Tuesday, January 9, 2007

Sheehan to Visit Guantánamo

This week, activist Cindy Sheehan travels to Cuba to protest the Bush Administration’s detention policies in the “war on terror.” On Wednesday ‘Peace Mom’ Sheehan and other human rights activists will speak at a conference in the Cuban city of Guantánamo and participate in a demonstration at the gates of the U.S. base.

Sheehan makes her case in a letter from Havana:

We travel to Guantanamo tomorrow to begin our march for peace and humanity and to demand that the U.S. give each and every inmate his due process, treat them humanely, whether it is to release them or have them properly incarcerated if found guilty (by a criminal court, not a kangaroo court) and then close down the gulag of Guantanamo.

Our country should be above such inhumanity. Most people would be sick at heart if we discovered that dogs were being treated so horribly - these are human beings, not animals.

Every American who realizes that violence only spreads violence and torture only spawns hatred should stand up on January 11th in solidarity with our contingent in Cuba to call for an immediate closure of Guantanamo and for the restoration of habeas corpus that was stolen from us by the 109th Congress...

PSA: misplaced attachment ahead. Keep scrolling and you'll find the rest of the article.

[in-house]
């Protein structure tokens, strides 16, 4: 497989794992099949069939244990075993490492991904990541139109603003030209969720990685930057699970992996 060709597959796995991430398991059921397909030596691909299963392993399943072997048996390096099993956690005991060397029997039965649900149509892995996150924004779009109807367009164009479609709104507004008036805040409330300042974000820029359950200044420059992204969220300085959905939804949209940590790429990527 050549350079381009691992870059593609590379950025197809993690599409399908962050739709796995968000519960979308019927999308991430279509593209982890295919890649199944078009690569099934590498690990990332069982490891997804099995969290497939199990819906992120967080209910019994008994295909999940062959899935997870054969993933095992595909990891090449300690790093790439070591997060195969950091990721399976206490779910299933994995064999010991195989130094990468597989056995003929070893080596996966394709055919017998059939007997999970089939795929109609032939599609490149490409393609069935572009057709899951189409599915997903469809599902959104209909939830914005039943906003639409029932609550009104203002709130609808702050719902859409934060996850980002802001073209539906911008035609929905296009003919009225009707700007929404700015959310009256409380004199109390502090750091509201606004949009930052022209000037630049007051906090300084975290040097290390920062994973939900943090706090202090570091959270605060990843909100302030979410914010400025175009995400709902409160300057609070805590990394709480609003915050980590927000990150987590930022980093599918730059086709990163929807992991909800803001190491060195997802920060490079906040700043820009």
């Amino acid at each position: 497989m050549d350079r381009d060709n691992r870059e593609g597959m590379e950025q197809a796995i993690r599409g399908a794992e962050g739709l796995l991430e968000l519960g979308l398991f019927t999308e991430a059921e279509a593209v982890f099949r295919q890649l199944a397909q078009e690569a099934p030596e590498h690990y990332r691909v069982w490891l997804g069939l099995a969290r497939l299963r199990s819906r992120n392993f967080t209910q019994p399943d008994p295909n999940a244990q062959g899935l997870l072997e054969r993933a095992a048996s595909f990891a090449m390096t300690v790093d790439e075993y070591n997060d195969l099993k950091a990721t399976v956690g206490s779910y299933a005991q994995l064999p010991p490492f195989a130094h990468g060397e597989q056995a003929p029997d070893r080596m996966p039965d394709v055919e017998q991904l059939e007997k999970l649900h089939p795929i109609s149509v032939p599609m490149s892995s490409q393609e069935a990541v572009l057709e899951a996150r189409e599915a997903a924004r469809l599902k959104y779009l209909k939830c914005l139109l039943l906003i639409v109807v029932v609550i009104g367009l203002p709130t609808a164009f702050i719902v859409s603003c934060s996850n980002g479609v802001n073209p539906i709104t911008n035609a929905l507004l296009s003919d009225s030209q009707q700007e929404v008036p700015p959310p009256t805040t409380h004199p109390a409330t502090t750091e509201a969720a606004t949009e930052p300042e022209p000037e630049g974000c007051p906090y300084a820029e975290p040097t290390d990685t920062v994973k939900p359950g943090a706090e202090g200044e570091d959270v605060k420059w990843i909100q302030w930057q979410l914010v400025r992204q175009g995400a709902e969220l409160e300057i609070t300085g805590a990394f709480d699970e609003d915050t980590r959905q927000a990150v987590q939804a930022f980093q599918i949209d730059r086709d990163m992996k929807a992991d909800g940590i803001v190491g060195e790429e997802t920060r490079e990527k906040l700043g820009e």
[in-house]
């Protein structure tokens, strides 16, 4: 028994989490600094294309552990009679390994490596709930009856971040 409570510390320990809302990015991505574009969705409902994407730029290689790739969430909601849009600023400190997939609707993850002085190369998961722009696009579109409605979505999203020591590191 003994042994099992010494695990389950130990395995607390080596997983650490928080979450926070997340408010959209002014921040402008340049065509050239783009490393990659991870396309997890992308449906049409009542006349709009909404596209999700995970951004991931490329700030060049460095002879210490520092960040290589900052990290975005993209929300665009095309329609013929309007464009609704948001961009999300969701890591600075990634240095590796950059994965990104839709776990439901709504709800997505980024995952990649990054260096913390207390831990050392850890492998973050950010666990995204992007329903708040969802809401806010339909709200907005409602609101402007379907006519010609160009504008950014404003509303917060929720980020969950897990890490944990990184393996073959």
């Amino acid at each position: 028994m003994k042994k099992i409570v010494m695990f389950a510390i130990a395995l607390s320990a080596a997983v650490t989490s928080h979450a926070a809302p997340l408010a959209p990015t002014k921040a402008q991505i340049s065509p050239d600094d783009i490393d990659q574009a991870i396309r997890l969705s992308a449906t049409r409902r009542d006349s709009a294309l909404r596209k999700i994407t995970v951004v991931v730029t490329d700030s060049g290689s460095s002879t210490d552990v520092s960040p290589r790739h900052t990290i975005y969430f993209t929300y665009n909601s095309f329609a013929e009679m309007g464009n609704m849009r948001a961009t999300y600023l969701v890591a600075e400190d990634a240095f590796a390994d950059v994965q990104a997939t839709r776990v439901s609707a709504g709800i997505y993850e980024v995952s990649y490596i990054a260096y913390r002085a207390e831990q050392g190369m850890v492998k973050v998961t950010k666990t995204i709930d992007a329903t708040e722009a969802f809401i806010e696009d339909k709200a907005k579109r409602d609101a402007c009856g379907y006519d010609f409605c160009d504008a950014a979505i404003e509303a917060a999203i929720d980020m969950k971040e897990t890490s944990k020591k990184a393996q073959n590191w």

CCR: Close Guantánamo

As the 5th anniversary of the Guantánamo Bay prison camps approaches, the Center for Constitutional Rights has a new statement on the U.S. detention facility:

Nearly four hundred men continue to languish at Guantánamo. After five years of imprisonment outside the law, humiliation, physical & mental abuse and torture, and separation from their families, the notion that Guantánamo can ever be a normal prison for them must be abandoned.

CCR distinguishes itself from other NGOs in that it believes Guantánamo is beyond reform. Improvements in prisoner conditions and reforms in “interrogation techniques” are impossible to enforce and do not address the fundamental injustice of imprisoning human beings for years without charge. As CCR reasons,

If there are people in Guantánamo who have committed a crime, our government can subject them a court martial or civilian criminal trial. Any convicted defendants can serve out their time in existing military or civilian prisons. We don't need Guantánamo, and it has jeopardized our national security far more than it has furthered our security or intelligence...